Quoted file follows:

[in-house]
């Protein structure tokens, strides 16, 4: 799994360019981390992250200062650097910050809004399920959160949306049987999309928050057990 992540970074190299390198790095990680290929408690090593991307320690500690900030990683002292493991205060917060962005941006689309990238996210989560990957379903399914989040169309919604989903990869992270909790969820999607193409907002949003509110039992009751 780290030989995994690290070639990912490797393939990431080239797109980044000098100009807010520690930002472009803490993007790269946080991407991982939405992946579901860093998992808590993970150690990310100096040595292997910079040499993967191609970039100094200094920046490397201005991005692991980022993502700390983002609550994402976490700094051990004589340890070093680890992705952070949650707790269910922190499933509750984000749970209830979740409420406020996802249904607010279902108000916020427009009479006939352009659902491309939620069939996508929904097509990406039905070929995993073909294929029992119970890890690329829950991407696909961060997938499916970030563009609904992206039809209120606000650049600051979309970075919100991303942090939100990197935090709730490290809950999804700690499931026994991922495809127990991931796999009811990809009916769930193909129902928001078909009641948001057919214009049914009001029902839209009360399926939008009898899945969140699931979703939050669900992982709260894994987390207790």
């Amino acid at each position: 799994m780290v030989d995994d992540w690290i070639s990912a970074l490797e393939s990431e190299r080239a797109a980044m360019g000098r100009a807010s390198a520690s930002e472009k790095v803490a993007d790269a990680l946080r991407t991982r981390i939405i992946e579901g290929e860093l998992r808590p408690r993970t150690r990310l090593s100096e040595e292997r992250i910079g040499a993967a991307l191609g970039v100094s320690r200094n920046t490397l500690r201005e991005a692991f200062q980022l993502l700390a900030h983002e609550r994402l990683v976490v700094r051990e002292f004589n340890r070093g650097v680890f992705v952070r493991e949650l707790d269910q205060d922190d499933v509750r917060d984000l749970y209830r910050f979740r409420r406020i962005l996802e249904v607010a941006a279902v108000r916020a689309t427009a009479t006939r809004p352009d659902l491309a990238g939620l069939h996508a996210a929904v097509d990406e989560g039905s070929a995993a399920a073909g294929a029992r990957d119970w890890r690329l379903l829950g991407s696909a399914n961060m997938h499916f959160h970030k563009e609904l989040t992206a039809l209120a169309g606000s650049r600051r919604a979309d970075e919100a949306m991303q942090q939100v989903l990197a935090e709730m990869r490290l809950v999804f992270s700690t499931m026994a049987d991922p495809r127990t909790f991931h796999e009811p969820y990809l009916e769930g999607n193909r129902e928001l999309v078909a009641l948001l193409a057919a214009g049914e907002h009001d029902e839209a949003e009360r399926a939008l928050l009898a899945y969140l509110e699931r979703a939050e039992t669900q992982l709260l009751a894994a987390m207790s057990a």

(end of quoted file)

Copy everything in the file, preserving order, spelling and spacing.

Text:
[in-house]
């Protein structure tokens, strides 16, 4: 799994360019981390992250200062650097910050809004399920959160949306049987999309928050057990 992540970074190299390198790095990680290929408690090593991307320690500690900030990683002292493991205060917060962005941006689309990238996210989560990957379903399914989040169309919604989903990869992270909790969820999607193409907002949003509110039992009751 780290030989995994690290070639990912490797393939990431080239797109980044000098100009807010520690930002472009803490993007790269946080991407991982939405992946579901860093998992808590993970150690990310100096040595292997910079040499993967191609970039100094200094920046490397201005991005692991980022993502700390983002609550994402976490700094051990004589340890070093680890992705952070949650707790269910922190499933509750984000749970209830979740409420406020996802249904607010279902108000916020427009009479006939352009659902491309939620069939996508929904097509990406039905070929995993073909294929029992119970890890690329829950991407696909961060997938499916970030563009609904992206039809209120606000650049600051979309970075919100991303942090939100990197935090709730490290809950999804700690499931026994991922495809127990991931796999009811990809009916769930193909129902928001078909009641948001057919214009049914009001029902839209009360399926939008009898899945969140699931979703939050669900992982709260894994987390207790």
């Amino acid at each position: 799994m780290v030989d995994d992540w690290i070639s990912a970074l490797e393939s990431e190299r080239a797109a980044m360019g000098r100009a807010s390198a520690s930002e472009k790095v803490a993007d790269a990680l946080r991407t991982r981390i939405i992946e579901g290929e860093l998992r808590p408690r993970t150690r990310l090593s100096e040595e292997r992250i910079g040499a993967a991307l191609g970039v100094s320690r200094n920046t490397l500690r201005e991005a692991f200062q980022l993502l700390a900030h983002e609550r994402l990683v976490v700094r051990e002292f004589n340890r070093g650097v680890f992705v952070r493991e949650l707790d269910q205060d922190d499933v509750r917060d984000l749970y209830r910050f979740r409420r406020i962005l996802e249904v607010a941006a279902v108000r916020a689309t427009a009479t006939r809004p352009d659902l491309a990238g939620l069939h996508a996210a929904v097509d990406e989560g039905s070929a995993a399920a073909g294929a029992r990957d119970w890890r690329l379903l829950g991407s696909a399914n961060m997938h499916f959160h970030k563009e609904l989040t992206a039809l209120a169309g606000s650049r600051r919604a979309d970075e919100a949306m991303q942090q939100v989903l990197a935090e709730m990869r490290l809950v999804f992270s700690t499931m026994a049987d991922p495809r127990t909790f991931h796999e009811p969820y990809l009916e769930g999607n193909r129902e928001l999309v078909a009641l948001l193409a057919a214009g049914e907002h009001d029902e839209a949003e009360r399926a939008l928050l009898a899945y969140l509110e699931r979703a939050e039992t669900q992982l709260l009751a894994a987390m207790s057990a």